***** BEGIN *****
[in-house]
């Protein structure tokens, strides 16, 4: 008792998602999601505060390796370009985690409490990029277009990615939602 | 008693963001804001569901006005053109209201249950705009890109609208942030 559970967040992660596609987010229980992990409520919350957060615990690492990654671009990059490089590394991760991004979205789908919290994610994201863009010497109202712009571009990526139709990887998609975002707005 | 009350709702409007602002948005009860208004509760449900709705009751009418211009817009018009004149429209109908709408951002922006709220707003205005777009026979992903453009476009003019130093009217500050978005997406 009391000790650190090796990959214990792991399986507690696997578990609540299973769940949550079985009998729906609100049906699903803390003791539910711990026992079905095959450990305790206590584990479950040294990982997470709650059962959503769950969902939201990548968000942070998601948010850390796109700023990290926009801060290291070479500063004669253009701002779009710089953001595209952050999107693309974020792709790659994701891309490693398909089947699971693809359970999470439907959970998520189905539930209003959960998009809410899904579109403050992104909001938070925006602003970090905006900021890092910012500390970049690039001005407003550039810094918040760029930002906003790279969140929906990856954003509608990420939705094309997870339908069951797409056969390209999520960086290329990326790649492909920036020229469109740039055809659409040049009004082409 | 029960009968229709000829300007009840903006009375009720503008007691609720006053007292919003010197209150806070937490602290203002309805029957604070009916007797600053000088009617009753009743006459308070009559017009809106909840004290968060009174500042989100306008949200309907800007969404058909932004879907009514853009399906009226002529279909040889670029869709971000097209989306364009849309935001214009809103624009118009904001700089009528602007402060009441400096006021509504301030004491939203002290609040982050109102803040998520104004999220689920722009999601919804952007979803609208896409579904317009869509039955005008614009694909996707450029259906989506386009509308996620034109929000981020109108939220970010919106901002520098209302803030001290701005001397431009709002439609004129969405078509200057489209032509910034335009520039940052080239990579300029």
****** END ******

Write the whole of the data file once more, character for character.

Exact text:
[in-house]
């Protein structure tokens, strides 16, 4: 008792998602999601505060390796370009985690409490990029277009990615939602 | 008693963001804001569901006005053109209201249950705009890109609208942030 559970967040992660596609987010229980992990409520919350957060615990690492990654671009990059490089590394991760991004979205789908919290994610994201863009010497109202712009571009990526139709990887998609975002707005 | 009350709702409007602002948005009860208004509760449900709705009751009418211009817009018009004149429209109908709408951002922006709220707003205005777009026979992903453009476009003019130093009217500050978005997406 009391000790650190090796990959214990792991399986507690696997578990609540299973769940949550079985009998729906609100049906699903803390003791539910711990026992079905095959450990305790206590584990479950040294990982997470709650059962959503769950969902939201990548968000942070998601948010850390796109700023990290926009801060290291070479500063004669253009701002779009710089953001595209952050999107693309974020792709790659994701891309490693398909089947699971693809359970999470439907959970998520189905539930209003959960998009809410899904579109403050992104909001938070925006602003970090905006900021890092910012500390970049690039001005407003550039810094918040760029930002906003790279969140929906990856954003509608990420939705094309997870339908069951797409056969390209999520960086290329990326790649492909920036020229469109740039055809659409040049009004082409 | 029960009968229709000829300007009840903006009375009720503008007691609720006053007292919003010197209150806070937490602290203002309805029957604070009916007797600053000088009617009753009743006459308070009559017009809106909840004290968060009174500042989100306008949200309907800007969404058909932004879907009514853009399906009226002529279909040889670029869709971000097209989306364009849309935001214009809103624009118009904001700089009528602007402060009441400096006021509504301030004491939203002290609040982050109102803040998520104004999220689920722009999601919804952007979803609208896409579904317009869509039955005008614009694909996707450029259906989506386009509308996620034109929000981020109108939220970010919106901002520098209302803030001290701005001397431009709002439609004129969405078509200057489209032509910034335009520039940052080239990579300029």